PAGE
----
Sample and Loop: A Simple History of Singaporeans in America

  My name is on the book cover, but the book is in fact written by many hands. My grateful thanks to the many Singaporeans in America who shared their stories with me and gave me permission to write them up in verse. Here it is, a book about us: SAMPLE AND LOOP: A SIMPLE HISTORY OF SINGAPOREANS IN AMERICA. "Based on personal interviews, these poems together tell a part of the story of the migration of Singaporeans to the United States of America. Sample and Loop traces the nonlinear, multidimensional, and surprising trajectory of lived experience in musical verse. Here are the Ceramicist, the Pediatrician, the Scenic Designer, the Chef, the Porn Star, and a host of other migrant-pilgrims sharing the tales of their lives even as they continue to make those lives in a country not of their birth. By narrating their discoveries, troubles, hopes, and sorrows, they refract a powerful beam of light on both countries and compose a wayward music for the road." All sale proceeds go t

Theme and Variations

 With Henry, I saw New York City Ballet danced Balanchine's "Serenade," "Orpheus," and "Theme and Variations" last Tuesday. Balanchine's gift was for composition, color, and rhythm, and not for narrative, as the overly literal "Orpheus." Sara Mearns was outstanding in "Serenade." In "Theme and Variations," Megan Fairchild was lovely, and so was her partner Anthony Huxley, although he was not tall or strong enough to swing her effortlessly with one arm. 

Elegiac, Witty, and Bold

 "Departing significantly from his earlier collection Steep Tea, Jee Leong Koh’s latest work, Inspector Inspector, is an elegiac, yet witty and bold exploration of history, exile and Asian queer identities. Through various forms and narrative, the reader is invited into a variety of spaces: the personal or the intimate, queer spaces of the lover; the everyday for the diasporic community drawing from interviews with Singaporeans living in America; and the elegiac poems in memory of the speaker’s late father."  Thanks, Jennifer Wong, for this lovely review of INSPECTOR INSPECTOR.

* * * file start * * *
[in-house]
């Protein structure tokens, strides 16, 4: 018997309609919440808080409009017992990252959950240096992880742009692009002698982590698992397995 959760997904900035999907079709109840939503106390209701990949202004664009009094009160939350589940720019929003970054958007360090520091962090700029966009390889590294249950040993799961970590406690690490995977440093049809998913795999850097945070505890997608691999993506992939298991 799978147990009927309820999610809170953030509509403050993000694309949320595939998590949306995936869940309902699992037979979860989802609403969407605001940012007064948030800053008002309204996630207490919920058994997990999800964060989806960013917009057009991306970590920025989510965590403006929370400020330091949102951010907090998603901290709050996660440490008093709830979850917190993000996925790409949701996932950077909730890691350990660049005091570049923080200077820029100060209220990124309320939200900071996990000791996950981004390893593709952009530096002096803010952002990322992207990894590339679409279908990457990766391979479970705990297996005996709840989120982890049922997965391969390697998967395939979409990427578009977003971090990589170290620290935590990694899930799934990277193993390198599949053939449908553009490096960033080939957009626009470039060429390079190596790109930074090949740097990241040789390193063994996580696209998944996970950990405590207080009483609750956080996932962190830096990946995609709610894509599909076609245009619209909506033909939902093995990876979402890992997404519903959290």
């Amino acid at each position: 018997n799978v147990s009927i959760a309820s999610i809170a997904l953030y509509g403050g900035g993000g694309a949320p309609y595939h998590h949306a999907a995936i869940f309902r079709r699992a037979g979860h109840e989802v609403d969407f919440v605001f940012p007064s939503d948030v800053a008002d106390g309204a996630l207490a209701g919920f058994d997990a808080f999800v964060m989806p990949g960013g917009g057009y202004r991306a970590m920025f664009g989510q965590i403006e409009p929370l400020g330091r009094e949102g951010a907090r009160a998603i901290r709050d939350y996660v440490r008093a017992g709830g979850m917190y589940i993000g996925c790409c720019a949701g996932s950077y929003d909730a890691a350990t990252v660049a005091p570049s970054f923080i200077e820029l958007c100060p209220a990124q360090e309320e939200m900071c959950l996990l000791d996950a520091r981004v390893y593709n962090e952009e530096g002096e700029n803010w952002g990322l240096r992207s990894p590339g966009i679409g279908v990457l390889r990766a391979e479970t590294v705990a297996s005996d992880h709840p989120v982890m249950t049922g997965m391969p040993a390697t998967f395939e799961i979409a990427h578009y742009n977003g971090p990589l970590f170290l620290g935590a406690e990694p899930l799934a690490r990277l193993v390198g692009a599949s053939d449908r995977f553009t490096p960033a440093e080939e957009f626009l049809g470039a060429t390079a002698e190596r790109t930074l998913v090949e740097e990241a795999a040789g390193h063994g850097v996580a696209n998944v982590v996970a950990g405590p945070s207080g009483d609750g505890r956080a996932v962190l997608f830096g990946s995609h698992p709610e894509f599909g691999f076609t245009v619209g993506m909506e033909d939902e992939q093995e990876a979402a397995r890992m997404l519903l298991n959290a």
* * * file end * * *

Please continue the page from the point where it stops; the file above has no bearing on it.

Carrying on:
Opinion: We Call on the President-Elect to Lead Race Conversations

Hard on the heels of the election of former Senior Minister Tharman Shanmugaratnam to the Presidency of Singapore came the outrageous sentencing of rapper Subhas Nair to six weeks’ imprisonment for attempting to “promote ill will” between different races in Singapore. His crimes? Making four social-media posts that called attention to the different responses of the authorities and the media to wrongdoing by perpetrators of different races. Subhas is not alone in feeling angry and frustrated about systemic racism in Singapore. More than half (56.2%) of respondents in a 2021 survey on race relations felt that racism was an important problem—this was an increase of almost 10 percentage points from the 46.3% response in the 2016 survey. During his run for the Presidency, Tharman spoke about the racism he experienced while growing up as a brown child. When he returned home from sports on public buses, there were fellow commuters who would not sit beside him. It was also not uncommon that